a day in maastricht

The other day I was around town by myself, and it was one of those times when I realized that this moment would forever be stashed in my fond memories of Maastricht. I looked all around me at the new foliage and flowers that recently shed their winter blankets. I walked underneath a massive rock archway, crossed a wooden bridge, and found a gated area where goats, long-wool rams, and deer grazed the little grass field. As I walked along the river flowing through this park, geese and ducks waddled and quacked and honked on all sides of me, begging for bread or crackers.

I didn’t have anything for them, but there were plenty of school children skipping along tossing bread to them and elderly couples impressively hand-feeding the feisty geese. Dutch college students sat on the benches, studying or eating lunch, and young couples walked along the river holding hands.

Trees canopied over the edges of the water and the walkway, and the sun peeked through the gaps in the trees; it was warm and windy, and it felt like home. The park was dense with the sound of Dutch chatter, kids laughing, and geese honking. I walked back and forth along the road, watching the animals and the people, engraving those sights and sounds in my memory.

I followed a man walking his Old English sheepdog on my way back to the dorm, and I saw numerous dogs walking leashless beside their owners. Even though I’ve grown used to the city’s cultural tendencies, this day I felt like I was experiencing it all for the first time again. One of the first things I noticed when I got to Maastricht was that everyone owns a dog, and those dogs go almost everywhere humans do. When I first saw a dog inside a restaurant in Maastricht, my eyes darted around the room to see everyone’s reactions, but it was to my surprise that nobody thought the dog was out of place. Almost every building in Texas has “no pets allowed” signs, and seeing an animal on a bus or in a restaurant means it’s a guide dog. In Europe, though, I fawn over the well-behaved puppies riding in bike baskets or trotting alongside their owners in shopping malls. I thought about Puppy, Amanda and Rachel’s (I like to claim him as partly mine, too) little white Shih Tzu back home, and I grinned and thought to myself that this is a place he’d like to live.

I’ve already grown to love the scenery and the buildings in Maastricht, but I guess the winter blanket was lifted off of my eyes, too, because I saw the whole town with new excitement this day. My university back home has some old, beautiful buildings on campus, but none of them compares to the tapering spires, the elaborate cathedrals, and the colorful history and picturesque exterior of the architecture in Maastricht. I’d never even seen a cobblestone street before Maastricht, and now I walk them every day, staring in awe at the beautiful buildings around me. Now, when I catch myself thinking of a 100-year old building as ancient, I feel silly when I realize that it’s just a baby on the European timescale.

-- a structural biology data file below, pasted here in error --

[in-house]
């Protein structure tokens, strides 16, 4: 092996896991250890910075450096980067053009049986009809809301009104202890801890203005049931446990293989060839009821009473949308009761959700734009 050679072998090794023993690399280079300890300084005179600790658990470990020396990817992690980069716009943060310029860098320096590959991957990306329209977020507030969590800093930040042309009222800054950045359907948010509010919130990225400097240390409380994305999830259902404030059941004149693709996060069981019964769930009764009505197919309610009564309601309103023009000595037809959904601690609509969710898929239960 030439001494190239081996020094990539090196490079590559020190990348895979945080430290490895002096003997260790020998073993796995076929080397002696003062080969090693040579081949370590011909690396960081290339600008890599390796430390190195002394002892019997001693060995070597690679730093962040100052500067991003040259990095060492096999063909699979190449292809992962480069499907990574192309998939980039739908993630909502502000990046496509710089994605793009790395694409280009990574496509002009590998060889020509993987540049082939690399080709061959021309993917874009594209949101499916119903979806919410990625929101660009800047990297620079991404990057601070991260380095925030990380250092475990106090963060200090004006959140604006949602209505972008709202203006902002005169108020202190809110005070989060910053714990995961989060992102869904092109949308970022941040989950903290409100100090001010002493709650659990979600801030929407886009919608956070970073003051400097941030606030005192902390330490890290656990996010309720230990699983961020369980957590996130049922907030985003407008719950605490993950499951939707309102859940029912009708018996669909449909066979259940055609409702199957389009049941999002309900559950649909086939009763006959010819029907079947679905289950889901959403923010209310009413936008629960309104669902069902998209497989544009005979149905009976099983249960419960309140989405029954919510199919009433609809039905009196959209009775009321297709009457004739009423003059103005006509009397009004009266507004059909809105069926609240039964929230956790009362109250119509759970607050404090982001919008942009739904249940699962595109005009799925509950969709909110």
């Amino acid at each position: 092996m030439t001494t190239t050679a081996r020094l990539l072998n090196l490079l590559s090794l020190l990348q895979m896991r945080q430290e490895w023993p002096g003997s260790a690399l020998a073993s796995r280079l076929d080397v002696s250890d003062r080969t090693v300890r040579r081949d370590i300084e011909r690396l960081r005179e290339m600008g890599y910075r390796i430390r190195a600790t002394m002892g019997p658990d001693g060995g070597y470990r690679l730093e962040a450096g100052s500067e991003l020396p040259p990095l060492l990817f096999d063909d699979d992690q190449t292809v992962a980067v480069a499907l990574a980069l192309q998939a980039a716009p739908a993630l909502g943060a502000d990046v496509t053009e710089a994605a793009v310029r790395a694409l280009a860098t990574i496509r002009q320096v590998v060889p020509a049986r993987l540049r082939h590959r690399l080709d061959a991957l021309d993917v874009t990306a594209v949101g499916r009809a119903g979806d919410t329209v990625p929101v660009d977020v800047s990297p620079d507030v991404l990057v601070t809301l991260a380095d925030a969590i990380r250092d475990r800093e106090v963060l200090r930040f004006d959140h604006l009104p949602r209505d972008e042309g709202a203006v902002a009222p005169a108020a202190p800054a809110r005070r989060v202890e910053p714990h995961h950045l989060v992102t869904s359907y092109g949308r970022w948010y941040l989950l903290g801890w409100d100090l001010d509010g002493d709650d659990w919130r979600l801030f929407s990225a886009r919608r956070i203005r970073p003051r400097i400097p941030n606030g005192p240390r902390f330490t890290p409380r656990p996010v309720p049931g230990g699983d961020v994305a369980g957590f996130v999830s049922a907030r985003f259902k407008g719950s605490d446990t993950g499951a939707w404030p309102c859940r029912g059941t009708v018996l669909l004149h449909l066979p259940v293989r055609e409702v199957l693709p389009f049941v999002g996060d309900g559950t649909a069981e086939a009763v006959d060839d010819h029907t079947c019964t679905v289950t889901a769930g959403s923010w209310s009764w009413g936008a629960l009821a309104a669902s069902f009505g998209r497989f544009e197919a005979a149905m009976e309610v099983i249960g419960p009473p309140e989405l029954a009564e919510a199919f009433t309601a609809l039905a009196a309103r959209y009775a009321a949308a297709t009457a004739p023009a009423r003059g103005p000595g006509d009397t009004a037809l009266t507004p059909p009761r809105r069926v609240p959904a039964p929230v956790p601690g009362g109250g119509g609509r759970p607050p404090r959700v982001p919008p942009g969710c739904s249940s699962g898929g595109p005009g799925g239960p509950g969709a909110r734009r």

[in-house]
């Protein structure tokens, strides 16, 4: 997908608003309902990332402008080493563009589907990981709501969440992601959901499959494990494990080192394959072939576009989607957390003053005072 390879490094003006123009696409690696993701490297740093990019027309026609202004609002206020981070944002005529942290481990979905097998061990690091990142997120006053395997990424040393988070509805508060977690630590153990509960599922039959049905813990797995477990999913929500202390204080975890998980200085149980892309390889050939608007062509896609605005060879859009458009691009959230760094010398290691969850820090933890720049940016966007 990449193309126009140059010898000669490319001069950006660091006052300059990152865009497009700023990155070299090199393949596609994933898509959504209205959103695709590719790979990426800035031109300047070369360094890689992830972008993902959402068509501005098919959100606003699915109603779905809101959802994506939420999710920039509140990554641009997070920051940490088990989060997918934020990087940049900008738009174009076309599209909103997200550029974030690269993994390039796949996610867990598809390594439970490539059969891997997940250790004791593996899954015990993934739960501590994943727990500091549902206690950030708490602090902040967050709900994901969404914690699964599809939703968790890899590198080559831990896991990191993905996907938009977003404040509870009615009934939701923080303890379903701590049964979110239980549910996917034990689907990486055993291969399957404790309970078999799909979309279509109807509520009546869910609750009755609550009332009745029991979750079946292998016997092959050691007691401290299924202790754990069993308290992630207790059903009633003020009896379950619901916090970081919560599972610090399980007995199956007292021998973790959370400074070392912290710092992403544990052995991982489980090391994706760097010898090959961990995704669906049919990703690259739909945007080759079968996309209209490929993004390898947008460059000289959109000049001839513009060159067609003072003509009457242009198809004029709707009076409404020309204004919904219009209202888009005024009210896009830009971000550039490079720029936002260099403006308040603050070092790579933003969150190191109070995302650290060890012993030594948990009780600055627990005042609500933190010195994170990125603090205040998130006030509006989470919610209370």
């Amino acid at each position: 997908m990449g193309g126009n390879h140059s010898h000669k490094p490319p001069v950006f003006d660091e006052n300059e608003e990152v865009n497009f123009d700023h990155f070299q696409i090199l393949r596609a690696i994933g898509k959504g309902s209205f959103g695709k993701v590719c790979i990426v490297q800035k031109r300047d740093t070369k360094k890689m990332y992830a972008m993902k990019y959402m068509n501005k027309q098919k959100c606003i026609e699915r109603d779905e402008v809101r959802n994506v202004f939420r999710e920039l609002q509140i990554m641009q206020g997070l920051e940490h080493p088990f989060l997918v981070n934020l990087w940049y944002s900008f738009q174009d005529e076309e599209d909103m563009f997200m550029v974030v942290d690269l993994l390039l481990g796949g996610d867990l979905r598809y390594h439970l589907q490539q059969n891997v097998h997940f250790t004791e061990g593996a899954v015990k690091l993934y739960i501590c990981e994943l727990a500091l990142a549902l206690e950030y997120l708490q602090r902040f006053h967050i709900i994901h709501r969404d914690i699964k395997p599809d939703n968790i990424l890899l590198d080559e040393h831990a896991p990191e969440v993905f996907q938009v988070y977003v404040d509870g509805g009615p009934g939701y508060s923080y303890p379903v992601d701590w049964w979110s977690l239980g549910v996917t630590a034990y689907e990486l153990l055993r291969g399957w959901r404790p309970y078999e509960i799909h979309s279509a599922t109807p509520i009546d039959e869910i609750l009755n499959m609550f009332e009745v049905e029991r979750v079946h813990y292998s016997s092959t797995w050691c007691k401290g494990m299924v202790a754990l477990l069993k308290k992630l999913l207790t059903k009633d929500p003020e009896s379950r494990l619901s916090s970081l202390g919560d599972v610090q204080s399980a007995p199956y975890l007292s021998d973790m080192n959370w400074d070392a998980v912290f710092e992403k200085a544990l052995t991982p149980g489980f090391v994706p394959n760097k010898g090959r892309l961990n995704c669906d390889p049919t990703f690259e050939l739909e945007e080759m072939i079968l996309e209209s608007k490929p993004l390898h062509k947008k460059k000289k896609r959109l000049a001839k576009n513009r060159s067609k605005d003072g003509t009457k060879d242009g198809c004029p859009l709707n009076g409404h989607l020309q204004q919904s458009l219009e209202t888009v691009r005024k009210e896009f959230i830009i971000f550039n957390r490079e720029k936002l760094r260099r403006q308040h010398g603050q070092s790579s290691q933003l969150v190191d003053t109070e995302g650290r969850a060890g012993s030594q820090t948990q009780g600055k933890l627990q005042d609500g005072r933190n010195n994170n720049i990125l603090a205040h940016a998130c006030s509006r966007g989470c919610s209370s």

As I got closer and closer to the dorm on my walk home, I took a route through a little neighborhood. The set-up of these neighborhoods are nothing like the spacious layout of ones in the States, but they’re cute little cobblestone streets lined with two-story high apartment-style houses on each side. Mothers and children were sitting in their doorways and enjoying the sun on the street. Little boys kicked a soccer ball against the brick wall, and a few other kids raced their bicycles down the road and yelled excitedly in Dutch. A cute old man leaned over the window seal upstairs and shouted down friendly hellos to his neighbors, and then to me.

I smiled and scrounged up the most Dutch-sounding “Hallo!” I could, and success!: he thought I was Dutch. “Hoe bent u?” he asked, and I smiled, unsatisfied with my own English answer, but happy to be talking to the cute old man regardless: “I’m good, how are you?” He nodded his head, smiled, and waved his hand, gesturing what I assumed to be something like, “I’m doing good! Have a good day!” I smiled, waved back, and went on my way down the road. That day I heeded the wordless greeting from the cute old Dutch man hanging out his window– I definitely had a good day.


1 Comment

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One response to “a day in maastricht

  1. Skip Limp

    Audrey… That was an eloquent entry for your blog. I could imagine the cobblestones, the breeze through the tree boughs, the most joyous sound ever created kids playing anything and your interchange with the friendly gentleman.

    As you’re well aware, these will be fond and happy memories for years to come.

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